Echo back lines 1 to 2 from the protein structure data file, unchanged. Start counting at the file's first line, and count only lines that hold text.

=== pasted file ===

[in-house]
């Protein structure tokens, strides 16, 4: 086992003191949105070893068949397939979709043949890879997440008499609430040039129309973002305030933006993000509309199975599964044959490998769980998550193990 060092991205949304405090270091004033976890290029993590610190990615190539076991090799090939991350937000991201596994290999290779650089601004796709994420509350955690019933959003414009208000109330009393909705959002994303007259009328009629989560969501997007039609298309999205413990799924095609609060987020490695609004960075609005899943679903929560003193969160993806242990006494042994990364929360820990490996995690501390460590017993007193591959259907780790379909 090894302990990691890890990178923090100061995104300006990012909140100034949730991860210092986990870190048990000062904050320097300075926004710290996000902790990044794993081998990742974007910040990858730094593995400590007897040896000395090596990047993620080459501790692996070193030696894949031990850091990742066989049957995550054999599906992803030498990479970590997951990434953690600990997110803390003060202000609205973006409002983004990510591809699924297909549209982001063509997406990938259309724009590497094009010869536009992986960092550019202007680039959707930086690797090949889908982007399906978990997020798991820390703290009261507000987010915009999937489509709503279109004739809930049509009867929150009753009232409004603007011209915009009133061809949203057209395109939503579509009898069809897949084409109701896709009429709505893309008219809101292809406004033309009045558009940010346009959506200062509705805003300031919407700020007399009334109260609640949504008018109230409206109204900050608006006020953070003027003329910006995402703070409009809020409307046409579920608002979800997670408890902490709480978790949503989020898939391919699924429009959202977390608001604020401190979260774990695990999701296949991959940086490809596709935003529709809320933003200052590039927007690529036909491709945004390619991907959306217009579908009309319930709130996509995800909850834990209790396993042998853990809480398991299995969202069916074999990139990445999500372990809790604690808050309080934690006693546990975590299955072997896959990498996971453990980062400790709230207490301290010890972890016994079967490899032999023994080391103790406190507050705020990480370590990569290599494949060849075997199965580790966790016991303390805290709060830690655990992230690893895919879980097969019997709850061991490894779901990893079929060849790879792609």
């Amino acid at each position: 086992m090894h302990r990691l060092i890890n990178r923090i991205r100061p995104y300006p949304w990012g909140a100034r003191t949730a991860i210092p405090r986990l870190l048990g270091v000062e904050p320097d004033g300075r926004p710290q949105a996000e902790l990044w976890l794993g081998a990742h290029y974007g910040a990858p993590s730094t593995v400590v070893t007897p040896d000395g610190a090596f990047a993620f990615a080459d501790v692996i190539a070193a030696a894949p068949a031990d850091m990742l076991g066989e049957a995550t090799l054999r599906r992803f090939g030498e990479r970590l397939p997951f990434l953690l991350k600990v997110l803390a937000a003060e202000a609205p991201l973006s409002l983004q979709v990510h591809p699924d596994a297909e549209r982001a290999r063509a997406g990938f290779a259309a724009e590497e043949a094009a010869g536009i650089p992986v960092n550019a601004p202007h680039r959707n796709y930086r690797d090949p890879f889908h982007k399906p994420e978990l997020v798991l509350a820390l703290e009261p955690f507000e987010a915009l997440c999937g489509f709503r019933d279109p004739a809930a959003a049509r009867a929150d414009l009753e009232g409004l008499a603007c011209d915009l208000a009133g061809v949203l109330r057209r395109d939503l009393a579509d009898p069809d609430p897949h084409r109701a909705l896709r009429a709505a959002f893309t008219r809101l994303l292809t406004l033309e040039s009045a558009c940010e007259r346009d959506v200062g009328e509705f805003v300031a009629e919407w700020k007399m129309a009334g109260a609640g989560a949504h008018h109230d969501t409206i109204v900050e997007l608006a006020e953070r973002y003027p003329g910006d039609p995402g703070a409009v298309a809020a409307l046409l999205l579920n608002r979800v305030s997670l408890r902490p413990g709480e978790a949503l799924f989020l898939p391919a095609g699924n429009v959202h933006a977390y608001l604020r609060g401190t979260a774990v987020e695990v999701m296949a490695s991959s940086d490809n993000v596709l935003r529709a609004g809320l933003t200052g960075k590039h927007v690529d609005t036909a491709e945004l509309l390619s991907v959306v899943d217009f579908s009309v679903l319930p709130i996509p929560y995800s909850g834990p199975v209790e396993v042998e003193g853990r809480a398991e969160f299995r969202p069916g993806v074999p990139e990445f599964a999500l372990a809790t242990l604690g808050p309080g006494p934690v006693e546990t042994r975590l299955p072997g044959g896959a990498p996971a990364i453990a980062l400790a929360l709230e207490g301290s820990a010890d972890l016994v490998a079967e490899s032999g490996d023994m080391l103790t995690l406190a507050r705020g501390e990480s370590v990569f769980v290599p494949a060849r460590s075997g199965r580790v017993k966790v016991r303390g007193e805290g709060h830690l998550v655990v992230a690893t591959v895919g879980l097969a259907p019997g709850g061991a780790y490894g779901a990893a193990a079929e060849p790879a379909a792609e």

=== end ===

[in-house]
């Protein structure tokens, strides 16, 4: 086992003191949105070893068949397939979709043949890879997440008499609430040039129309973002305030933006993000509309199975599964044959490998769980998550193990 060092991205949304405090270091004033976890290029993590610190990615190539076991090799090939991350937000991201596994290999290779650089601004796709994420509350955690019933959003414009208000109330009393909705959002994303007259009328009629989560969501997007039609298309999205413990799924095609609060987020490695609004960075609005899943679903929560003193969160993806242990006494042994990364929360820990490996995690501390460590017993007193591959259907780790379909 090894302990990691890890990178923090100061995104300006990012909140100034949730991860210092986990870190048990000062904050320097300075926004710290996000902790990044794993081998990742974007910040990858730094593995400590007897040896000395090596990047993620080459501790692996070193030696894949031990850091990742066989049957995550054999599906992803030498990479970590997951990434953690600990997110803390003060202000609205973006409002983004990510591809699924297909549209982001063509997406990938259309724009590497094009010869536009992986960092550019202007680039959707930086690797090949889908982007399906978990997020798991820390703290009261507000987010915009999937489509709503279109004739809930049509009867929150009753009232409004603007011209915009009133061809949203057209395109939503579509009898069809897949084409109701896709009429709505893309008219809101292809406004033309009045558009940010346009959506200062509705805003300031919407700020007399009334109260609640949504008018109230409206109204900050608006006020953070003027003329910006995402703070409009809020409307046409579920608002979800997670408890902490709480978790949503989020898939391919699924429009959202977390608001604020401190979260774990695990999701296949991959940086490809596709935003529709809320933003200052590039927007690529036909491709945004390619991907959306217009579908009309319930709130996509995800909850834990209790396993042998853990809480398991299995969202069916074999990139990445999500372990809790604690808050309080934690006693546990975590299955072997896959990498996971453990980062400790709230207490301290010890972890016994079967490899032999023994080391103790406190507050705020990480370590990569290599494949060849075997199965580790966790016991303390805290709060830690655990992230690893895919879980097969019997709850061991490894779901990893079929060849790879792609």